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Gainsborough’s House, Sudbury Town Centre


The Gainsborough Trail is named after Sudbury’s most famous son, the the internationally renowned English landscape and portrait artist Thomas Gainsborough (1727 – 1788).

Gainsborough’s House, at 46 Gainsborough Street in Sudbury, was his birth place and is now a museum dedicated to his life and works.

The house dates from around 1520 with a Georgian façade added in the 18th century by Gainsborough’s father, John Gainsborough, a local weaver. The Gainsborough family bought the house in 1722 for £230 and lived in it until 1792.

By contrast Gainsborough’s portrait of “Miss Read, Later Mrs William Villebois”, sold at auction in 2011 for £6.5 million ($10.76 million).

Thomas Gainsborough was educated at Sudbury Grammar School but at the age of 13 was allowed to go to London to study art with the engraver and illustrator Hubert Gravelot and the painters Francis Hayman, and William Hogarth.

A founding member of the British Royal Academy, Gainsborough is most well known for paintings such as “The Blue Boy”, “Mr. and Mrs. Robert Andrews”, “The Harvest Wagon” and many more.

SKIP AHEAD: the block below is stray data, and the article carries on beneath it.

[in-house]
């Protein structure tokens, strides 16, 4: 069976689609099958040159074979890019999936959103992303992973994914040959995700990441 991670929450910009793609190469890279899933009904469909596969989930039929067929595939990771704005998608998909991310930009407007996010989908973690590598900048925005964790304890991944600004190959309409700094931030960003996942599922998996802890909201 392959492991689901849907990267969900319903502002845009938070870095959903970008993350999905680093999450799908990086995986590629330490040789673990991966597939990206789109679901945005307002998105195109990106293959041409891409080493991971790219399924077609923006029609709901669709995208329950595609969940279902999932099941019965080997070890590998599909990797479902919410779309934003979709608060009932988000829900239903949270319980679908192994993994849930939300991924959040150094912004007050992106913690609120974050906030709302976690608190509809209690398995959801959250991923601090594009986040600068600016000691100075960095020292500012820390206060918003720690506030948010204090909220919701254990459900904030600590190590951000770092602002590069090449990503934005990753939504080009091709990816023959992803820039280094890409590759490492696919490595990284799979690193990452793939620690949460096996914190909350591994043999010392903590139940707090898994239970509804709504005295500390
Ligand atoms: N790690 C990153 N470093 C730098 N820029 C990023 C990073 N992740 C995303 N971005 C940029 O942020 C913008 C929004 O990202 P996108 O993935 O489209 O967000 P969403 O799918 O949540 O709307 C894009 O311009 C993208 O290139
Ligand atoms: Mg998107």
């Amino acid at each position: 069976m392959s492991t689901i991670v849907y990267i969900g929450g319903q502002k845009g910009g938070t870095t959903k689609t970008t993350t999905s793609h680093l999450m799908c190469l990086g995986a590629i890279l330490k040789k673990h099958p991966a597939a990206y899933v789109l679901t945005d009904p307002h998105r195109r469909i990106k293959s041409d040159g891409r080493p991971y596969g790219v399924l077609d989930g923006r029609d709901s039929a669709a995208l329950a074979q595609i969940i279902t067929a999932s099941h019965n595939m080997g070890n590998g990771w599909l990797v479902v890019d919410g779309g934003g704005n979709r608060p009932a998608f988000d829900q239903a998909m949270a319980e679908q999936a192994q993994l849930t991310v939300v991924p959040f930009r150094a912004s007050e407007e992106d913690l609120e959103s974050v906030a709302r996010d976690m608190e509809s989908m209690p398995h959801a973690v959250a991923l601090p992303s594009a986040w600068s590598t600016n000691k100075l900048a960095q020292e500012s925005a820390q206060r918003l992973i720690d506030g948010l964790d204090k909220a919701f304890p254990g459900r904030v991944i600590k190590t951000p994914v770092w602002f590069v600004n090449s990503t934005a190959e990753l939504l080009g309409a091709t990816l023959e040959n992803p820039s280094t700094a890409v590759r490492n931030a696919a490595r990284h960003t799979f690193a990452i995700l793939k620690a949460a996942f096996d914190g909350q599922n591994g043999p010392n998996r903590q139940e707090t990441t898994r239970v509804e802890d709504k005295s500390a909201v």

Gainsborough’s House now houses a permanent collection of the artist’s works as well of those closest to him, and displays regular exhibitions of his pictures from other collections plus related displays of artefacts, memorabilia, paintings, photographs and materials connected with Gainsborough and the Sudbury area.

As well as the galleries, the building also houses a gift shop, a coffee shop, a print makers workshop and a beautiful garden dating from the 1600’s.

The museum is normally open Monday to Saturday 10.00am to 5.00pm and closed on Sundays and some Bank Holidays, but before your visit please check for the latest information, HERE:

Photograph of Gainsborough's House Back Garden

Gainsborough’s House – Rear Garden

Photograph of 'The Blue Boy'

The Blue Boy


Photograph of 'Mr and Mrs Robert Andrews'

Mr and Mrs Robert Andrews


Photograph of 'The Harvest Wagon'

The Harvest Wagon